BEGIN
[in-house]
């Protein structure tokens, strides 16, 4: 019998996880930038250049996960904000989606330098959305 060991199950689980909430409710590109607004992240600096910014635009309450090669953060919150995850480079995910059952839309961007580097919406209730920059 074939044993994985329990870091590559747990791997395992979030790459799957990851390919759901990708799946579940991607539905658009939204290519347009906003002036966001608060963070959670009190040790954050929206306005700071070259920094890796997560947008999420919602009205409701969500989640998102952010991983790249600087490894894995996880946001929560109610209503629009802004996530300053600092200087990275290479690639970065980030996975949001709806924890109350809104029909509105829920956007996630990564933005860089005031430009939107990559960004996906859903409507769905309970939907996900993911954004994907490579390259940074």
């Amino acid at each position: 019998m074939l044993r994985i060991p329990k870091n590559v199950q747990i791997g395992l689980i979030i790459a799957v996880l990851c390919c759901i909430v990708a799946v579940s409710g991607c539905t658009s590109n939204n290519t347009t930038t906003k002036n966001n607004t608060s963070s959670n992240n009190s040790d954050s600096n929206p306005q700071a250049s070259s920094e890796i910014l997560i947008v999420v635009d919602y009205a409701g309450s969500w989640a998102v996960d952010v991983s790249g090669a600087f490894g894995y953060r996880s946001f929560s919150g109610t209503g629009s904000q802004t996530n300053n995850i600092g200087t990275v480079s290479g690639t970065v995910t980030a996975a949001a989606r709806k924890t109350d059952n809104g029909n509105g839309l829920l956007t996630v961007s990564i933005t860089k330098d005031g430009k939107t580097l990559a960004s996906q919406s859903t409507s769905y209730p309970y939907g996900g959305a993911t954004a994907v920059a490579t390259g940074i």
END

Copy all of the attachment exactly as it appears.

[in-house]
């Protein structure tokens, strides 16, 4: 019998996880930038250049996960904000989606330098959305 060991199950689980909430409710590109607004992240600096910014635009309450090669953060919150995850480079995910059952839309961007580097919406209730920059 074939044993994985329990870091590559747990791997395992979030790459799957990851390919759901990708799946579940991607539905658009939204290519347009906003002036966001608060963070959670009190040790954050929206306005700071070259920094890796997560947008999420919602009205409701969500989640998102952010991983790249600087490894894995996880946001929560109610209503629009802004996530300053600092200087990275290479690639970065980030996975949001709806924890109350809104029909509105829920956007996630990564933005860089005031430009939107990559960004996906859903409507769905309970939907996900993911954004994907490579390259940074």
């Amino acid at each position: 019998m074939l044993r994985i060991p329990k870091n590559v199950q747990i791997g395992l689980i979030i790459a799957v996880l990851c390919c759901i909430v990708a799946v579940s409710g991607c539905t658009s590109n939204n290519t347009t930038t906003k002036n966001n607004t608060s963070s959670n992240n009190s040790d954050s600096n929206p306005q700071a250049s070259s920094e890796i910014l997560i947008v999420v635009d919602y009205a409701g309450s969500w989640a998102v996960d952010v991983s790249g090669a600087f490894g894995y953060r996880s946001f929560s919150g109610t209503g629009s904000q802004t996530n300053n995850i600092g200087t990275v480079s290479g690639t970065v995910t980030a996975a949001a989606r709806k924890t109350d059952n809104g029909n509105g839309l829920l956007t996630v961007s990564i933005t860089k330098d005031g430009k939107t580097l990559a960004s996906q919406s859903t409507s769905y209730p309970y939907g996900g959305a993911t954004a994907v920059a490579t390259g940074i």